Watch the Surfers at Sunset Beach: This is probably the most famous beach on the north shore. It’s golden, wide, and beautiful. The Banzai Pipeline surf break is offshore along this stretch of beach. Expect it to be packed in the winter as it’s one of Oahu’s best surf sites (and home to the Vans Triple Crown of Surfing competition).
Do the Sunset Pillbox Hike: It’s impressive to see from the shore, but to get a true appreciation, you’ll need a little perspective. The Ehukai/Sunset Pillbox hike is short (it only takes about 30 minutes), but the views are great! Right behind the Sunset Elementary School, you’ll find the trailhead.
Go Diving with Sharks: Feeling adventurous? Start your day off swimming with sharks! Make reservations in advance here to go out cage diving with a variety of sharks. You’ll learn about the biology, physiology and behavior of sharks, how to safely interact with them and also current research efforts to help save these misunderstood animals.
Visit the Polynesian Cultural Center: There are plenty of different ticket packages you can buy to the PCC, but I recommend booking the Ali’i Luau Package. It’s about $122/adult and includes admission to the six island villages (starting at noon), the dinner buffet and show plus seating at “Ha: Breath of Life.” This is pretty much the basic package that includes the villages, dinner buffet, and the big luau show (Ha: Breath of Life). From there you can do add ons that include things like a flower lei greeting, prime rib and crab leg options on the buffet, preferred seating, private tours around the villages, etc. The highest tier package is about $243/person. Take a look at the options and see if any of it is worth the money to you, but if you’re on a budget, you’ll get a great value out of the Ali’i Luau Package. If you’re not interested in doing the luau at the Polynesian Cultural Center (there’s no alcohol offered and that is a factor for some), it is possible to just purchase general admission to the park (to explore the six island villages) for about $65/adult and $52/child. The villages are open from 12-6.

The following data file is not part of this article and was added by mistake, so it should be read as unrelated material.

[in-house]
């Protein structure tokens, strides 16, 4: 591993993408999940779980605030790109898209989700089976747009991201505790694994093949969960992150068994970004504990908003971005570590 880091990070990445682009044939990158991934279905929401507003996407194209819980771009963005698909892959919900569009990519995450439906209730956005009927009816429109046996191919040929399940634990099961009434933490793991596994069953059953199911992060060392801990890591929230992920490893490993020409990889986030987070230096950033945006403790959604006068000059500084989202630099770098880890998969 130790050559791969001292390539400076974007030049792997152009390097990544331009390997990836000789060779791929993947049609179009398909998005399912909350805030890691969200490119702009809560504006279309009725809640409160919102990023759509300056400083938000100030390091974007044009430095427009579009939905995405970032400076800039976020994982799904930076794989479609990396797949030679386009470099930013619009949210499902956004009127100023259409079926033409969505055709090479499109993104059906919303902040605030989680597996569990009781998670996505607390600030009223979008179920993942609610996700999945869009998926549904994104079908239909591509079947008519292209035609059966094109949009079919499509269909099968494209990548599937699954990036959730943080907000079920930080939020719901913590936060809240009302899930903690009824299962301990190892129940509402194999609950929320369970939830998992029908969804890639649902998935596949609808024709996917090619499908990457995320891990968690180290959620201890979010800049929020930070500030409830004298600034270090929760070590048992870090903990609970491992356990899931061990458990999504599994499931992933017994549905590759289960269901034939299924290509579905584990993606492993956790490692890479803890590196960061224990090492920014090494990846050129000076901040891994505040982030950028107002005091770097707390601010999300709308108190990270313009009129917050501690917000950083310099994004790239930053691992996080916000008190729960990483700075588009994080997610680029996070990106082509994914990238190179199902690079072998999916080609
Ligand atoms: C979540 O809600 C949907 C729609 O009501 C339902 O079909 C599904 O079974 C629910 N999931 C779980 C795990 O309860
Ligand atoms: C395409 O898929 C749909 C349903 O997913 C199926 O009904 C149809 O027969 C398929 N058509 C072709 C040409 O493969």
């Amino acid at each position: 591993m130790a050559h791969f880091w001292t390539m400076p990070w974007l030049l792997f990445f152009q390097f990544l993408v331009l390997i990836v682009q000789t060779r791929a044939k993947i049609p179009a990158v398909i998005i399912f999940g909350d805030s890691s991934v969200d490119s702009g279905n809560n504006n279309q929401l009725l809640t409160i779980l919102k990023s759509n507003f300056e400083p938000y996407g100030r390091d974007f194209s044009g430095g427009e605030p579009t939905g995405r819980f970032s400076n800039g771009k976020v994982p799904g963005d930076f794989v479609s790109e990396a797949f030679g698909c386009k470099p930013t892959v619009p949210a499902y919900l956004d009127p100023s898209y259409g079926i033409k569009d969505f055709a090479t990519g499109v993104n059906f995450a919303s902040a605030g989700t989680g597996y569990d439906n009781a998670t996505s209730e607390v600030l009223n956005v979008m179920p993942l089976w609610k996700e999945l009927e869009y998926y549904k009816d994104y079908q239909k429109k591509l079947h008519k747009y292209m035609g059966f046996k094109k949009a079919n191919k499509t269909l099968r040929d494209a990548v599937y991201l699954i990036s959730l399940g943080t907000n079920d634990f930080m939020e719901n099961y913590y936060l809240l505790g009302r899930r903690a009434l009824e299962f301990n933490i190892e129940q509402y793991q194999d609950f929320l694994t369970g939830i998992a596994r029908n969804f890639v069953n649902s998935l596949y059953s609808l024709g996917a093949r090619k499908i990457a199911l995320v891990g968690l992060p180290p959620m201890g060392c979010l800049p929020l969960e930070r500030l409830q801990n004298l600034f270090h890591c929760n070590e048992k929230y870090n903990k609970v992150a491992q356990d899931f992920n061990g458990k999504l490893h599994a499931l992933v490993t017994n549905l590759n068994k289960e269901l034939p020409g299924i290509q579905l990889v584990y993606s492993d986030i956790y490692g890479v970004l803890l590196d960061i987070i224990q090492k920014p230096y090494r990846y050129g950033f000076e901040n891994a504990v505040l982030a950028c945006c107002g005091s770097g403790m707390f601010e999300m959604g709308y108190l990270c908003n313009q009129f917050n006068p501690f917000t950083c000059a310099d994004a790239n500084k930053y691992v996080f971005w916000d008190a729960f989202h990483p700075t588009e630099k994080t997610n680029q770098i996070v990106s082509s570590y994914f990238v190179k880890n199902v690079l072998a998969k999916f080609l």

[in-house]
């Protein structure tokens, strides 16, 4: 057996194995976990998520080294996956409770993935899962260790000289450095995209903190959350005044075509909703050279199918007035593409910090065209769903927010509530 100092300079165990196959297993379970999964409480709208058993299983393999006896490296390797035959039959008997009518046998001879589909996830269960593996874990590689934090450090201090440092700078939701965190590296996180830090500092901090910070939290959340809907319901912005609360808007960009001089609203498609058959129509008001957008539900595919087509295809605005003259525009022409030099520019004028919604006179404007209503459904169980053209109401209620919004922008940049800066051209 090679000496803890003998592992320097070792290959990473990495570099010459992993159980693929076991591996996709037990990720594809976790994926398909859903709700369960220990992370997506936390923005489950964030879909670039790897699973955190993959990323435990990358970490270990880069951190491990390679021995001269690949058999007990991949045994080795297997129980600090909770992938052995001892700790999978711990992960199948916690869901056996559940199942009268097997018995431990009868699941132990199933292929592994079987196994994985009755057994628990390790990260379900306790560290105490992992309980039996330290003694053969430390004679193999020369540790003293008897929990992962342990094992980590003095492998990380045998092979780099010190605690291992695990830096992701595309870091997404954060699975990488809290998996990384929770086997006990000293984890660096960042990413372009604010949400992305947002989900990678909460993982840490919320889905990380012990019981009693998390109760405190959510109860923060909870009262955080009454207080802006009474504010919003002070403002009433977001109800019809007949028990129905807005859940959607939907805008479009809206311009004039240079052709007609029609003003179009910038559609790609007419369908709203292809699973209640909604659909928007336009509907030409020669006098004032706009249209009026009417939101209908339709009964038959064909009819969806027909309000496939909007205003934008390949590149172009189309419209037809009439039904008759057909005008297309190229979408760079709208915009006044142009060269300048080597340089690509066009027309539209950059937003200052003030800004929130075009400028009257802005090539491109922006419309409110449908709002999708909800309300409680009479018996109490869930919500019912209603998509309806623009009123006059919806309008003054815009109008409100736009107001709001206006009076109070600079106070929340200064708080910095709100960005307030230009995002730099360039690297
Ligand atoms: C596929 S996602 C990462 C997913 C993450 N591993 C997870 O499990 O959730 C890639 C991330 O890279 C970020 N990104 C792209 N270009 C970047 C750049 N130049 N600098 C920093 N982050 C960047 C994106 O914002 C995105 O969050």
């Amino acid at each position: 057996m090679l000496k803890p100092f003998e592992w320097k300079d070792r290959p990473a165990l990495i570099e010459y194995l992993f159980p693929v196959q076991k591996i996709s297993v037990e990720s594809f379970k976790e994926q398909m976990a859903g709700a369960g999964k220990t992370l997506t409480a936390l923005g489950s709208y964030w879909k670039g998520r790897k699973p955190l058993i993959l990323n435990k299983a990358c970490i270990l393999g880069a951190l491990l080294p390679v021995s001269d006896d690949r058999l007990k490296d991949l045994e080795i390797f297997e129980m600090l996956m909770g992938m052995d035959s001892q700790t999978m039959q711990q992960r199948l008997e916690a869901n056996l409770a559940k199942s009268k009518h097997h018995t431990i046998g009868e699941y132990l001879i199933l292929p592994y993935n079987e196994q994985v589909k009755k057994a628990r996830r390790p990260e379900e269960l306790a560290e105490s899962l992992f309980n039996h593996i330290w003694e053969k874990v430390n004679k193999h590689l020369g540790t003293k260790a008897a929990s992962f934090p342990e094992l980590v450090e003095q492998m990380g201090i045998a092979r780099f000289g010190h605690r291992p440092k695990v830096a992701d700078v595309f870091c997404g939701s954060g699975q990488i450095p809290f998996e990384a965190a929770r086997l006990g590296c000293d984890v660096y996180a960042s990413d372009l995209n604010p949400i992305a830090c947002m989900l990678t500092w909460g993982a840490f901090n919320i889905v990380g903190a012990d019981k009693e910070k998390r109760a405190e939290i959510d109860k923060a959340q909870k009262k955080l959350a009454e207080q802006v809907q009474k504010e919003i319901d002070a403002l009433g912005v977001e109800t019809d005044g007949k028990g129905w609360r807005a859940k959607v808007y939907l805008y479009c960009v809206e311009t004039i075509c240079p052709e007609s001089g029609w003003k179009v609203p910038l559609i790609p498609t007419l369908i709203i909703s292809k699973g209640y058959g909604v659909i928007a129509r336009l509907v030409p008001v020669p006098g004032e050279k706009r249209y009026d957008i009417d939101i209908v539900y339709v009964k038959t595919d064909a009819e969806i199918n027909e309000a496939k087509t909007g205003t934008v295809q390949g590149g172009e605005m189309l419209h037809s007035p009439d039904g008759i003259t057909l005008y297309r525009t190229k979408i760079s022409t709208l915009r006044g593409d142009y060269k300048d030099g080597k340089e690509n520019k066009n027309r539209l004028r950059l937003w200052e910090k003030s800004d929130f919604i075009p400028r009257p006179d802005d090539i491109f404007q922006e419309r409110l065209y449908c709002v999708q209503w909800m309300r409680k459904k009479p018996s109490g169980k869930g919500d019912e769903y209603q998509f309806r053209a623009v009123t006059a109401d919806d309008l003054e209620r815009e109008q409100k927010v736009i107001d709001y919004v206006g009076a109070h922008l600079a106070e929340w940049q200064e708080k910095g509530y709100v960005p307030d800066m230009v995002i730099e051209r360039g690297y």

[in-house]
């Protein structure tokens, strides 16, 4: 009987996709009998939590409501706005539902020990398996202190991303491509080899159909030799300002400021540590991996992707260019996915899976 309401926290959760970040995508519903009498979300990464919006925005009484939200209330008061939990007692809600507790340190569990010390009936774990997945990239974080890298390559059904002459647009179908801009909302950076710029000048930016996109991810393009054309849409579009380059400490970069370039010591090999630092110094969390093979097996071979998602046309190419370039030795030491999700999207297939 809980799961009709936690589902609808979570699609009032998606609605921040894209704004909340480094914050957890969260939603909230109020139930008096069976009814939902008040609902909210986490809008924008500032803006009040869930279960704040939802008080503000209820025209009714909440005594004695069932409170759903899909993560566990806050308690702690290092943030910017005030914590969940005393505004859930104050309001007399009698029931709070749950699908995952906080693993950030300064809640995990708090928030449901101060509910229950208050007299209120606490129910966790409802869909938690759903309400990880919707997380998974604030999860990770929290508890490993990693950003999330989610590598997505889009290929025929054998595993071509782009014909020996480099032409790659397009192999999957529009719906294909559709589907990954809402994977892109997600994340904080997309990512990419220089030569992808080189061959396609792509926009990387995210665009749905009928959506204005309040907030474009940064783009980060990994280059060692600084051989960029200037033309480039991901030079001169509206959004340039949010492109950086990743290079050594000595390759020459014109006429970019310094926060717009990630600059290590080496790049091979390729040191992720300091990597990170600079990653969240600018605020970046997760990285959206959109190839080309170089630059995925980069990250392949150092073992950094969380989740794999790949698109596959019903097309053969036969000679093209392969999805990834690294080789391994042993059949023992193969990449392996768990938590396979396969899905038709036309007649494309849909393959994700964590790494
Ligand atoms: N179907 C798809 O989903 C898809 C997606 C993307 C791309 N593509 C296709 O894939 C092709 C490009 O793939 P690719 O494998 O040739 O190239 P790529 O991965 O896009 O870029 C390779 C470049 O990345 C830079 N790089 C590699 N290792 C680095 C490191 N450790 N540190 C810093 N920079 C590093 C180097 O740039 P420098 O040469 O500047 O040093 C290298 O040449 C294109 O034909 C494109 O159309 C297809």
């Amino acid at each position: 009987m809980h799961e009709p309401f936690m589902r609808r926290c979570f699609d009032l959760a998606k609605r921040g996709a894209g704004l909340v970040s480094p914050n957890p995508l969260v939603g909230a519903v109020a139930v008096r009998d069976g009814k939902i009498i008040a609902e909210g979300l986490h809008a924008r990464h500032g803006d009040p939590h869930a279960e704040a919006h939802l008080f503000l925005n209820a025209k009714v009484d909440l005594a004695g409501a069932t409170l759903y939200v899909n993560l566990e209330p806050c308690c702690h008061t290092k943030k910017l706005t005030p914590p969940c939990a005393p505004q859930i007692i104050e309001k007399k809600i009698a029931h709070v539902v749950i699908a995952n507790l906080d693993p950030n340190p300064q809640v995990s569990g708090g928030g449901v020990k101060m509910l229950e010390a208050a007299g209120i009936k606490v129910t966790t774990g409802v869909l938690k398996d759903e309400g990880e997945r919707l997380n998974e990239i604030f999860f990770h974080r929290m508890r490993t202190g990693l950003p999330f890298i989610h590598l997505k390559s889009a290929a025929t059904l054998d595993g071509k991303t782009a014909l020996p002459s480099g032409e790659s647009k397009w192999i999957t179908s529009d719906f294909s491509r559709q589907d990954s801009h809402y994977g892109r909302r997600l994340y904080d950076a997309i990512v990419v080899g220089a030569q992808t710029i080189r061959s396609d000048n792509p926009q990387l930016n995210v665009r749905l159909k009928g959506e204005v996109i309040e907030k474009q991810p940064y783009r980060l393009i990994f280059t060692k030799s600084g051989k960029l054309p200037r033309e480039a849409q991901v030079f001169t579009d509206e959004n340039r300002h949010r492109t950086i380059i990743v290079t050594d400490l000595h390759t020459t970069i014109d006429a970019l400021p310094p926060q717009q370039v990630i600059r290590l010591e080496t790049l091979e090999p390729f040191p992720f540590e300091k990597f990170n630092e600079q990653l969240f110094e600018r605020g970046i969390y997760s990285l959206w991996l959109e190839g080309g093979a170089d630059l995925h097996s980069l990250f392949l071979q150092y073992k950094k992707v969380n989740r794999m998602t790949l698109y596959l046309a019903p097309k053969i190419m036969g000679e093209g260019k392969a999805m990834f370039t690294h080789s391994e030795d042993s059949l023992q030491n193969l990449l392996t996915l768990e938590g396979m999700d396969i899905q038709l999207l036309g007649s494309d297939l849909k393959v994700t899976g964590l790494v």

Where to Stay on Oahu’s North Shore
Turtle Bay Resort: If the noise and crowds of Waikiki aren’t your thing, escape to Turtle Bay Resort on the north shore. It’s isolated location ensures a quiet and peaceful vacation but the resort offers plenty of amenities. It’s in the heart of Oahu’s north shore with it’s famous surf breaks, food trucks, and snorkeling spots. It’s also conveniently located for getting to Haleiwa, the Polynesian Culture Center, and Kualoa Ranch and it’s only about 45 minutes from Waikiki. Pricing starts at $295/night. Click here to check pricing and availability during your stay.